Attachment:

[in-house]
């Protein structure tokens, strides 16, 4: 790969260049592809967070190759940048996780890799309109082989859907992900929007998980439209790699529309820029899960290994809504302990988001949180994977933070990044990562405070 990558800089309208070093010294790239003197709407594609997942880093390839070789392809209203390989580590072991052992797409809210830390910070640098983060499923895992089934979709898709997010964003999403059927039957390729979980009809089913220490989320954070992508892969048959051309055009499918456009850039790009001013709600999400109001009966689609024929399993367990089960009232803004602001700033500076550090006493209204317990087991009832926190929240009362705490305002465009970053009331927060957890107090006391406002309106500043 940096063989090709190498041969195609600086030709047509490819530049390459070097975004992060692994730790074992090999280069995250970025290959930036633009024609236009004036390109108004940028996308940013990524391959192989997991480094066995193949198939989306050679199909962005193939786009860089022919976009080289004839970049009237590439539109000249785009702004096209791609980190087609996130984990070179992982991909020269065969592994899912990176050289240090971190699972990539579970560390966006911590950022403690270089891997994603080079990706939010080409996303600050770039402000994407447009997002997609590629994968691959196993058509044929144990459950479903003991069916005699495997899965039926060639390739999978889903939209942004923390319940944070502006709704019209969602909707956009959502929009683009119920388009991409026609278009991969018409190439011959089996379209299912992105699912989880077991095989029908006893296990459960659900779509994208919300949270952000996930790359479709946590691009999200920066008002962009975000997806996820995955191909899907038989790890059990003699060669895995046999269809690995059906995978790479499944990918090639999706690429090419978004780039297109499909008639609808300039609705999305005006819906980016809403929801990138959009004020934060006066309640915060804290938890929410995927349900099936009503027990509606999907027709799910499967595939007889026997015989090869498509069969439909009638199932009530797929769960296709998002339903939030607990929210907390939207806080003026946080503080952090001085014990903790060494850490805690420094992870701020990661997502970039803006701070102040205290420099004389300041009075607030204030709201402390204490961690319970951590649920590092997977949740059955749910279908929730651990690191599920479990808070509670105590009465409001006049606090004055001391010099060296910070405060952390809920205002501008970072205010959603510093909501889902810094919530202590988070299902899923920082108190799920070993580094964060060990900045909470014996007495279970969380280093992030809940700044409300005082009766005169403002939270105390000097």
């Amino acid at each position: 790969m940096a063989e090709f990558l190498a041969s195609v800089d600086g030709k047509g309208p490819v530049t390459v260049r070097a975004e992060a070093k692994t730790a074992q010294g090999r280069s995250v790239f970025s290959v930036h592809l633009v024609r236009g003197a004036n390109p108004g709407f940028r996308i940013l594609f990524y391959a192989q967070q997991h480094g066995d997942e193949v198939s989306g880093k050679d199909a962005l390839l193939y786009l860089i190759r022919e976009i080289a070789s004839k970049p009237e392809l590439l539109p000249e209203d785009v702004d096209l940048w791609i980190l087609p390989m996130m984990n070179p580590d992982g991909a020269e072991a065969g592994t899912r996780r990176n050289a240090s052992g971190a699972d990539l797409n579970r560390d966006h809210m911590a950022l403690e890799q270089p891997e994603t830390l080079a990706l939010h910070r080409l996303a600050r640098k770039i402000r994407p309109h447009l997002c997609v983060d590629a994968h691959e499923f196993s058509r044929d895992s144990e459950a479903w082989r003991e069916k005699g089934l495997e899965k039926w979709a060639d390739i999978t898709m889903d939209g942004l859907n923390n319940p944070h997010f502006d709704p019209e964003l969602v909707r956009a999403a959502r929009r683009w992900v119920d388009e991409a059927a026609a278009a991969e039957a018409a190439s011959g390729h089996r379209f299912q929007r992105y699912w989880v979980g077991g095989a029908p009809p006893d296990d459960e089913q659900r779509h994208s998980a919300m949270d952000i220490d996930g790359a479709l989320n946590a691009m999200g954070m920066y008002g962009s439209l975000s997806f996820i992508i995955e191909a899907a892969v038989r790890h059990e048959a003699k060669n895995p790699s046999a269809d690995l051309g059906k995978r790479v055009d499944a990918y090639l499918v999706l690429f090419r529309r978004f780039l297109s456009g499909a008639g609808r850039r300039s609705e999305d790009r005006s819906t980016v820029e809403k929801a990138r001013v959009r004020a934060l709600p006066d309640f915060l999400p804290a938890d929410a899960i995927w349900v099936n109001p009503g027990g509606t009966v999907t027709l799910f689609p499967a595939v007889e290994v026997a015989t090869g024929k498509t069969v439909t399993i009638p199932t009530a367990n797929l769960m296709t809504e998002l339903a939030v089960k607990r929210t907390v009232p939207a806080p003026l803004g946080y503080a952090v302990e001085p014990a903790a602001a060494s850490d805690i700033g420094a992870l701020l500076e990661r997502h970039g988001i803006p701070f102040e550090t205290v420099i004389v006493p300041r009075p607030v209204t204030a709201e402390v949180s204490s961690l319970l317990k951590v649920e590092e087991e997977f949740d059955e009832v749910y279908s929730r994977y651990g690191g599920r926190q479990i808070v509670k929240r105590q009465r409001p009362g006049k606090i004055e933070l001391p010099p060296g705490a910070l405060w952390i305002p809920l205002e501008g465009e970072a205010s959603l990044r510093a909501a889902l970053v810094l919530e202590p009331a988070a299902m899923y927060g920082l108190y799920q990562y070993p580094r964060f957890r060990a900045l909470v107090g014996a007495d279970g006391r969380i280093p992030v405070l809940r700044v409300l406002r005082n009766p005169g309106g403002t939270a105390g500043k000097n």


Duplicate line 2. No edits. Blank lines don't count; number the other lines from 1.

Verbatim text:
């Protein structure tokens, strides 16, 4: 790969260049592809967070190759940048996780890799309109082989859907992900929007998980439209790699529309820029899960290994809504302990988001949180994977933070990044990562405070 990558800089309208070093010294790239003197709407594609997942880093390839070789392809209203390989580590072991052992797409809210830390910070640098983060499923895992089934979709898709997010964003999403059927039957390729979980009809089913220490989320954070992508892969048959051309055009499918456009850039790009001013709600999400109001009966689609024929399993367990089960009232803004602001700033500076550090006493209204317990087991009832926190929240009362705490305002465009970053009331927060957890107090006391406002309106500043 940096063989090709190498041969195609600086030709047509490819530049390459070097975004992060692994730790074992090999280069995250970025290959930036633009024609236009004036390109108004940028996308940013990524391959192989997991480094066995193949198939989306050679199909962005193939786009860089022919976009080289004839970049009237590439539109000249785009702004096209791609980190087609996130984990070179992982991909020269065969592994899912990176050289240090971190699972990539579970560390966006911590950022403690270089891997994603080079990706939010080409996303600050770039402000994407447009997002997609590629994968691959196993058509044929144990459950479903003991069916005699495997899965039926060639390739999978889903939209942004923390319940944070502006709704019209969602909707956009959502929009683009119920388009991409026609278009991969018409190439011959089996379209299912992105699912989880077991095989029908006893296990459960659900779509994208919300949270952000996930790359479709946590691009999200920066008002962009975000997806996820995955191909899907038989790890059990003699060669895995046999269809690995059906995978790479499944990918090639999706690429090419978004780039297109499909008639609808300039609705999305005006819906980016809403929801990138959009004020934060006066309640915060804290938890929410995927349900099936009503027990509606999907027709799910499967595939007889026997015989090869498509069969439909009638199932009530797929769960296709998002339903939030607990929210907390939207806080003026946080503080952090001085014990903790060494850490805690420094992870701020990661997502970039803006701070102040205290420099004389300041009075607030204030709201402390204490961690319970951590649920590092997977949740059955749910279908929730651990690191599920479990808070509670105590009465409001006049606090004055001391010099060296910070405060952390809920205002501008970072205010959603510093909501889902810094919530202590988070299902899923920082108190799920070993580094964060060990900045909470014996007495279970969380280093992030809940700044409300005082009766005169403002939270105390000097």